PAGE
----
After four months in the cold, arabica prices are steaming again, with the benchmark March contract on ICE Futures U.S. hitting a three-week high of $1.68 a lb on Thursday after a 20-month bottom of $1.42 per lb on Jan. 11.
Arabica has rallied 10% over the past two weeks — recovering most of its 12% drop over three prior weeks — on concerns about the crop in top coffee grower Brazil.
On a monthly basis, arabica prices are flat for January, after deficits of 0.2% in December, 5.6% in November, 19.8% in October, and 7.3% in September.
Said Jack Scoville, chief crop analyst at Chicago brokerage Price Futures Group:
“There are ideas that production potential for Brazil had been overrated.
The weather in Brazil is currently very good for production potential, but worse conditions seen earlier in the growing cycle hurt the overall production prospects as did bad weather last year.”
Arabica’s spurt higher comes after coffee trader Volcafe cautioned a week ago that the world would face a shortage in the commodity for a third year in a row due to a lower-than-expected harvest from top grower Brazil.
ED&F Man’s coffee division said in a January report carried by Bloomberg that global coffee supply will likely trail demand by 3.8 million bags in the next season, with the robusta beans used in instant coffee and as a blend in espressos potentially seeing a record shortfall amid surging demand.
The shortfall comes after demand in the current season is seen as outstripping supply by 4.5 million bags, according to the firm.
“This would imply an unprecedented third consecutive deficit. We expect the tightest period to begin from August 2023 and continue into 2024, with global stocks, especially robusta, falling to record lows.”
Aside from the robusta deficit that could make even traditional brands at the supermarket more costly for consumers, Brazil is also expected to harvest less arabica, the bean favored by Starbucks (NASDAQ:SBUX), which could translate into higher prices at coffee chains and cafes.
Arabica futures reached a decade high in February 2022 following two sub-par crops in Brazil and Colombia and global shipping disruptions. Prices have fallen almost 40% since then, brought down in part by market speculation that Brazilian growers will be gathering a record arabica crop this year.
Brazil now has the potential to only produce 40.5 million bags of arabica for the harvest starting in May, down from a July forecast of 49.8 million bags, Volcafe said, citing blossom issues in key areas of Brazil’s Minas Gerais state, the world’s biggest arabica producing region. The firm also trimmed estimates for the 2022-23 season by 1.1% due in part to frost damage.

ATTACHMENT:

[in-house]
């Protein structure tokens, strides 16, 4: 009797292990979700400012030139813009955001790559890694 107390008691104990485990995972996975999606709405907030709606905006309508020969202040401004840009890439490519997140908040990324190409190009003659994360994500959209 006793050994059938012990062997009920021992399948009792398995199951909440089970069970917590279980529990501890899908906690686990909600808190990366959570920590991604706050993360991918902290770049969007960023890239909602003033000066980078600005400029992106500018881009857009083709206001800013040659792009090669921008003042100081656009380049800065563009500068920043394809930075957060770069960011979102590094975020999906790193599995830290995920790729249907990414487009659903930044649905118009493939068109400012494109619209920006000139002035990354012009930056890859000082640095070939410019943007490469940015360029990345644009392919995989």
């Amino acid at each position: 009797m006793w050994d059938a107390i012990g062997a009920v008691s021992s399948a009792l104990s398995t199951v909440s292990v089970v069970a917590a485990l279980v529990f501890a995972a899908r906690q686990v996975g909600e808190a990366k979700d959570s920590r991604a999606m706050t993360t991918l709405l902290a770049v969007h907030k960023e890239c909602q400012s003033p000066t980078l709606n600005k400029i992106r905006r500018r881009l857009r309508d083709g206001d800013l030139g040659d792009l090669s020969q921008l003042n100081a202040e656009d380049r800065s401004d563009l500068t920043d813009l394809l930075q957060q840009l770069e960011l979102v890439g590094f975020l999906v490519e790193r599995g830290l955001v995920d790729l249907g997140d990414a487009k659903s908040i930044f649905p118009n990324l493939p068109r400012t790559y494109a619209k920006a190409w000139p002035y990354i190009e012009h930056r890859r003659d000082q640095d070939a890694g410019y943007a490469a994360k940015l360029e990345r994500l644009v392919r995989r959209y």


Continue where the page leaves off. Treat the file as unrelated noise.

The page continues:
Arabica has traditionally been the most popular variety of coffee, but Volcafe said that robusta accounted for 48% of global demand last year, reflected in the tightening supply of the less costly bean type. Arabicas usually command a premium over robustas, but in the past year, that spread has been cut in half amid a shift in blends toward cheaper grades.
The trend of using more robusta is expected to continue as inflation and slowing economic growth spur cost-conscious consumers to less expensive options.
Indonesia, the third-ranked robusta producer, is also expected to see its smallest robusta crop in 10 years next season due to damage from excessive rainfall across its major growing regions. That’ll weigh on the variety’s global deficit, which is forecast to double to 5.6 million bags next season. A bag weighs 60 kilograms.
“We predict strong global robusta usage to continue until a sizable shift back to arabica is incentivized either by consumer demand or relative price,”
So, what do arabica’s technical charts say? How well could the premium coffee bean do from here?
A test of $1.83, a level last seen in November, could be on the cards next, says Sunil Kumar Dixit, chief technical strategist at SKCharting.com.
“Coffee futures weekly chart shows bullish consolidation above the support line of a descending channel which may break above channel resistance line.”
Dixit said arabica’s short-term outlook remains bullish, supported by the 5-Day Exponential Moving Average, or EMA, of $1.62 that crosses over into the Daily Middle Bollinger Band of $1.59 and could overlap with the 50-Day EMA of $1.63.
“Going further, $1.83 will pose the next challenge for coffee bulls.”
On the flip side, if arabica turned lower, short term support will likely be reestablished at $1.55, he said.